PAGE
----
In the season’s first four weeks, Duke looked like a team headed for a Florida bowl locale.
For the next two months, the Blue Devils played like a team planning on being home for the holidays.
In the end, they are happy – no, thrilled – to be heading to whichever lower-tier ACC bowl will take them.
Last season, for the first time since 2011, Duke missed a bowl game. A 4-8 season ended a streak of three consecutive winning seasons and four bowl appearances in succession.
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Because of that, the Blue Devils had to get back to college football’s bloated bowl season this year. All of the momentum built from 2012-15, after stalling in 2016, would have been halted if Duke stayed home in December again in 2017.
Getting back to a bowl was so important that Duke coach David Cutcliffe said he didn’t want to talk about it over the last two weeks for fear he’d stress his team out.
The Blue Devils proved up to the task, though, winning the last two regular-season games by rallying to post wins over Georgia Tech (43-20) and Wake Forest (31-23).
Now at 6-6, having lost those six games all in succession, Duke will play in a bowl for the fifth time in six seasons.
“I would call it critical,” Cutcliffe said. “Every aspect of it. The bonding that you get. The work that the young people get. Our ability to evaluate our young people. It boosts recruiting. I’m going to feel a whole lot better heading into homes.”
In-home recruiting visits resumed on Sunday, the day after most college football teams played their final regular-season games. The class Duke has lined up for next season is currently ranked No. 41 in the country, which would give Duke its third top-50 class in a row.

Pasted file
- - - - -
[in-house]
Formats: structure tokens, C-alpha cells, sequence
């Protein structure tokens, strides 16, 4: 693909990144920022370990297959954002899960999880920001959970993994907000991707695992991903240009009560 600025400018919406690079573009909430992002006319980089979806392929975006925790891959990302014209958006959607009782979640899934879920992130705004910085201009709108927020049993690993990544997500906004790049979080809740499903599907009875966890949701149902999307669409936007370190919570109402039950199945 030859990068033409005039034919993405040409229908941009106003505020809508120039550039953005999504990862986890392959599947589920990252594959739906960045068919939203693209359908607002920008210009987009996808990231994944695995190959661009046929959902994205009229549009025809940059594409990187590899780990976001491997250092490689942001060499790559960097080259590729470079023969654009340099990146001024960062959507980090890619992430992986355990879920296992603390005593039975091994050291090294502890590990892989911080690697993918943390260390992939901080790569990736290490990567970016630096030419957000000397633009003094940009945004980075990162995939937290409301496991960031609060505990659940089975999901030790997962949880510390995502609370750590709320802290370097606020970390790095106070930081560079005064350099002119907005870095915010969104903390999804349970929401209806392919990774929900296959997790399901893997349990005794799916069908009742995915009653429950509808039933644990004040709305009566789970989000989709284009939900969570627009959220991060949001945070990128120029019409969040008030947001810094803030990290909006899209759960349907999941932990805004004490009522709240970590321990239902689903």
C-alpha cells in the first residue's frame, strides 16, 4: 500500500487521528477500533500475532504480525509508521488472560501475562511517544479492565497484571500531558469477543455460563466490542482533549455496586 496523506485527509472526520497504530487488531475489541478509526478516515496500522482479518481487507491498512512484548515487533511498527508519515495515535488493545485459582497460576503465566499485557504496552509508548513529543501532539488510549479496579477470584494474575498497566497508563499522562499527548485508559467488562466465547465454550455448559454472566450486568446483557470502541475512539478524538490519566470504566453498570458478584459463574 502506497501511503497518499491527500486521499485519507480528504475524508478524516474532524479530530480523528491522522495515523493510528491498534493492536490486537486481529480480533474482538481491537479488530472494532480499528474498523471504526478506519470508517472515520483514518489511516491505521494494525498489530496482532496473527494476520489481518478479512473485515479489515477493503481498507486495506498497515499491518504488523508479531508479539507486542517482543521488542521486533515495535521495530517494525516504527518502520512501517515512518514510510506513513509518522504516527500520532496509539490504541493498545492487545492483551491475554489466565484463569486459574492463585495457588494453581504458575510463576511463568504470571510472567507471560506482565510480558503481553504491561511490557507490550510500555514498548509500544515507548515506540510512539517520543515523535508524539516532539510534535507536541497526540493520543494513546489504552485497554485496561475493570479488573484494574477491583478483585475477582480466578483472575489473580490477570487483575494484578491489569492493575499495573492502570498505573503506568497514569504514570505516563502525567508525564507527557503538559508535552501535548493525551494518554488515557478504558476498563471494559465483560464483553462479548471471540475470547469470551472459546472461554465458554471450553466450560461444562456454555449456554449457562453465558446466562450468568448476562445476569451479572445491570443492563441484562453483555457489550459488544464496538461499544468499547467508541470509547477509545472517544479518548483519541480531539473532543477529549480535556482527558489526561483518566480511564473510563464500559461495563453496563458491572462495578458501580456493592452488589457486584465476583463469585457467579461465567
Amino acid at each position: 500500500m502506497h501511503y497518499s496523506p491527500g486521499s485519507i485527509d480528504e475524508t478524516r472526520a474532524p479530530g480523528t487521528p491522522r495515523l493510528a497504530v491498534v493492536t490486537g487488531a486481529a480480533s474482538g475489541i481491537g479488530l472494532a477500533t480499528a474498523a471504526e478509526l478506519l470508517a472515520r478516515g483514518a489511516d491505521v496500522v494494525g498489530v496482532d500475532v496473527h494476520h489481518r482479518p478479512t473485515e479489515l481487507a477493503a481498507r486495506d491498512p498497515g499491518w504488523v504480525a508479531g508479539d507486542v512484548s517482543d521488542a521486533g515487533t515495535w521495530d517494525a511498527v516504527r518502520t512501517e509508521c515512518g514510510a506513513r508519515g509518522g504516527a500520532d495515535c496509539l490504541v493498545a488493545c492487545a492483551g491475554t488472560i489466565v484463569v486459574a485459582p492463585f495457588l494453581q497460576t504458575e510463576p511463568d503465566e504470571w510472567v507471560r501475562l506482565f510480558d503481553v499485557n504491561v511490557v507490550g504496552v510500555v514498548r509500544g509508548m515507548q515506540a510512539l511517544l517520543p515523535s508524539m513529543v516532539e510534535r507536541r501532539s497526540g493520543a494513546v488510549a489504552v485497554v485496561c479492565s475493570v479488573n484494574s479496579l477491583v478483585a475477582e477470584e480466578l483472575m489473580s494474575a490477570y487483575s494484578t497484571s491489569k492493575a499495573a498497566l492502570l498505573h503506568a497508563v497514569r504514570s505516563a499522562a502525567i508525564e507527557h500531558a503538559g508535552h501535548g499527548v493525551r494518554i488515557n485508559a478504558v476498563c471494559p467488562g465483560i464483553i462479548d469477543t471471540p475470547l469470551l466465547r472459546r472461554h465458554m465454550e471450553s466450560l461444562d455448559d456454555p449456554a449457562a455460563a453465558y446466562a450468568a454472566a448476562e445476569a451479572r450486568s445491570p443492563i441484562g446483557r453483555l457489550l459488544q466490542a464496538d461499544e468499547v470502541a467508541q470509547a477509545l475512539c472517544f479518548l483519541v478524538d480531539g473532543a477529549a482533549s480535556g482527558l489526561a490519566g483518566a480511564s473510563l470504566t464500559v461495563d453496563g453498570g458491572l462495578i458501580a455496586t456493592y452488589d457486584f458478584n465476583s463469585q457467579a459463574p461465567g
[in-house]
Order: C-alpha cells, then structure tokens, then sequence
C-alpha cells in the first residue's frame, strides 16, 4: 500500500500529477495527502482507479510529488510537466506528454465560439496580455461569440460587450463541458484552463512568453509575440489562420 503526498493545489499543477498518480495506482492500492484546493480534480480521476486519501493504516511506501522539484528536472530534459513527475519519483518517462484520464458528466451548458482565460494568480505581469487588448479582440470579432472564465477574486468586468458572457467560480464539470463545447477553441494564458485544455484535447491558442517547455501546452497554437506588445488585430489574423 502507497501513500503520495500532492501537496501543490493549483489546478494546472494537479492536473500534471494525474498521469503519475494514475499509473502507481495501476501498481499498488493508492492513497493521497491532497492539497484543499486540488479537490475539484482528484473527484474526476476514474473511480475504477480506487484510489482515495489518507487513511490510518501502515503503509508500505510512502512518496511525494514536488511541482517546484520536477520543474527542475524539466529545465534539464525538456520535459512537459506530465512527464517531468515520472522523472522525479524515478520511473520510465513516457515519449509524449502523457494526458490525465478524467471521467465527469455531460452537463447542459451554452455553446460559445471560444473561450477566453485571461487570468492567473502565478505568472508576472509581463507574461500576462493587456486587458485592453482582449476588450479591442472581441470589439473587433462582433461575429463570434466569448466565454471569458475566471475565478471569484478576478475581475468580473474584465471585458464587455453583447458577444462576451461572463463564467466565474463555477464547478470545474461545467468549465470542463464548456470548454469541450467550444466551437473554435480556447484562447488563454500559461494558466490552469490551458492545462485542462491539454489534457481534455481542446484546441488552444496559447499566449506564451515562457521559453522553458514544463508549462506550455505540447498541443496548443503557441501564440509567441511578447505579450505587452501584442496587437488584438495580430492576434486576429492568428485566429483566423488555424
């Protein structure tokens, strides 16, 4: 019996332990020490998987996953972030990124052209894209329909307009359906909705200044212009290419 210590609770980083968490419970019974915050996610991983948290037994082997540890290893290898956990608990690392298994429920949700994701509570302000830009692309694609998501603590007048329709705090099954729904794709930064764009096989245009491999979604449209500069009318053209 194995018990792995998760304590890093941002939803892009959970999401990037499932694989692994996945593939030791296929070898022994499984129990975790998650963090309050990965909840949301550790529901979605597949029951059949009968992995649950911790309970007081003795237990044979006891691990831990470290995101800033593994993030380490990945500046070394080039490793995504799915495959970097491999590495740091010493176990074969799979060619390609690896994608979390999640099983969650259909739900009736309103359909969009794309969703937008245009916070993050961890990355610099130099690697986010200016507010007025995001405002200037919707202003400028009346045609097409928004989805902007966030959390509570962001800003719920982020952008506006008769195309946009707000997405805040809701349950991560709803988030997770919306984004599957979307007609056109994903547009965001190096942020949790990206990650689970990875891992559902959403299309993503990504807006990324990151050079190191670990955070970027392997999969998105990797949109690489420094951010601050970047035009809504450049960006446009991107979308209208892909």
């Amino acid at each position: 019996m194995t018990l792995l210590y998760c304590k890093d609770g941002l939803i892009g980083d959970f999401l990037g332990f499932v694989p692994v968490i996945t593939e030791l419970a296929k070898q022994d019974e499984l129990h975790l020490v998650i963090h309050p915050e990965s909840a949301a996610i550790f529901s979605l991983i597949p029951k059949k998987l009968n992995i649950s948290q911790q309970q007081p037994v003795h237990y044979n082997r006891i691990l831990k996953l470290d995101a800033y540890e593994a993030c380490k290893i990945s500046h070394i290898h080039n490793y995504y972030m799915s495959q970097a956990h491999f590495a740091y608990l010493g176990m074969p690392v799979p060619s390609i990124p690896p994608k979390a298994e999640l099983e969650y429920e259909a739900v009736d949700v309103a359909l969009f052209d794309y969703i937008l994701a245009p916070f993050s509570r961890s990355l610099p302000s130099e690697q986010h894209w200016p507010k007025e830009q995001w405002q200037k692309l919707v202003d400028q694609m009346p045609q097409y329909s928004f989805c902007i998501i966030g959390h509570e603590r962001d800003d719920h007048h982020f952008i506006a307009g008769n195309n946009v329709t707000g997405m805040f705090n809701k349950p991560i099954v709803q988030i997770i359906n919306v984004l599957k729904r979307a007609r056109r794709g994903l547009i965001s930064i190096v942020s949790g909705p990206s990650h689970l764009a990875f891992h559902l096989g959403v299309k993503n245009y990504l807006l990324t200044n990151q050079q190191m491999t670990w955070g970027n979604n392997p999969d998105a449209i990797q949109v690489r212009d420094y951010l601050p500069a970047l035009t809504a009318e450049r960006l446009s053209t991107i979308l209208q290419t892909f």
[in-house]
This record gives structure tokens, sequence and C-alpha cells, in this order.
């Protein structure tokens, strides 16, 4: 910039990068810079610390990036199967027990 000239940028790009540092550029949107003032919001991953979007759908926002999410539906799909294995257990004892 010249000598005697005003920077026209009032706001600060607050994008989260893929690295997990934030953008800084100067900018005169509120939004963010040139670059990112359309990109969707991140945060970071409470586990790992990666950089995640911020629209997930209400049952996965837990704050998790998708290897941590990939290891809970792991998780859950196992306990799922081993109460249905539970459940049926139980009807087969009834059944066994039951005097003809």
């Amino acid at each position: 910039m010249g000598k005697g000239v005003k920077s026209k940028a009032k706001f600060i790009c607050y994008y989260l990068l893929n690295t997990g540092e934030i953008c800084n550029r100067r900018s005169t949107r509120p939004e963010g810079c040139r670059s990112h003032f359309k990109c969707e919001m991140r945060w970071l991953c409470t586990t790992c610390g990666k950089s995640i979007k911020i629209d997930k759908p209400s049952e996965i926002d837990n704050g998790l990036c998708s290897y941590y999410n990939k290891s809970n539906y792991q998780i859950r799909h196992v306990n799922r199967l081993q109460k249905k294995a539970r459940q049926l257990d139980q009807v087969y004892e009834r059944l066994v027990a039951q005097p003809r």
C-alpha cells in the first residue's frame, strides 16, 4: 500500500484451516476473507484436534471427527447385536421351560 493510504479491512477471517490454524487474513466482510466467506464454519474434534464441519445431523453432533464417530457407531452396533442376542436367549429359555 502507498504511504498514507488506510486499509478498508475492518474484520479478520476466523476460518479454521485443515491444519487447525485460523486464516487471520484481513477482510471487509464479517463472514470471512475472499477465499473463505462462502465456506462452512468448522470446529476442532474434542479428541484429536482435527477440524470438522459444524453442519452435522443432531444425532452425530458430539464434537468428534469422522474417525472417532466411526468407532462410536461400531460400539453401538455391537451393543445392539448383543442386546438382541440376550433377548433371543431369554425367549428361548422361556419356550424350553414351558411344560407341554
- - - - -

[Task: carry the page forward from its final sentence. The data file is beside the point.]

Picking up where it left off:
So the Blue Devils coaching staff gets to finish off their work on that class, and build toward a solid 2019 group, with plenty of momentum.
None of this would be possible, though, if Duke’s offense hadn’t rediscovered its groove.
During the six-game losing streak that left Duke in desperate straits to make a bowl game, the Blue Devils offense produced only seven touchdowns. Cutcliffe called it his “malfunctioning” passing game.
During the last two games, that same group has produced nine touchdowns with four passing touchdowns.
“Today we were better on third down,” Duke quarterback Daniel Jones said. “That’s big. Against an ACC team you have to be able to convert third down. Also in the red zone, we’ve been better at converting our opportunities into touchdowns.”
Against Wake Forest, Jones threw for a career-best 346 yards while completing 25 of 44 passes. It wasn’t a perfect day, as he was intercepted three times.
But his ability to keep his poise, particularly on those third downs he mentioned, was key for the Blue Devils against Wake Forest. Duke converted six first downs where it needed 5 yards or more.
Duke also converted 3 of 4 fourth-down situations into first downs on Saturday.
That’s how, after trailing 17-3, the Blue Devils reversed the game to come out on top. The same thing happened a week earlier against Georgia Tech, which led Duke 14-3 before the Blue Devils rolled to the win that halted their six-game losing streak.
“We trusted our coaches, and we trusted our game,” Duke center Austin Davis said. “We showed that Duke football, we are a good team. We can bounce back from adversity. We did it together as a team.”
On the other side of the ball, the defense has been Duke’s strongest unit all season. That continued during the two wins that earned the Blue Devils bowl eligibility.
Neither Georgia Tech nor Wake Forest scored a touchdown in the second half.
Cornerback Mark Gilbert intercepted two Wake Forest passes on Saturday, including the turnover that ended the Demon Deacons’ final possession in the final minutes. Duke has 15 interceptions this season, tied for third in the ACC.
That defense has carried Duke to another bowl trip
“It’s amazing, amazing,” Gilbert said. “Considering where we were at in the season, losing six straight to come back and win two in a row, it’s amazing.”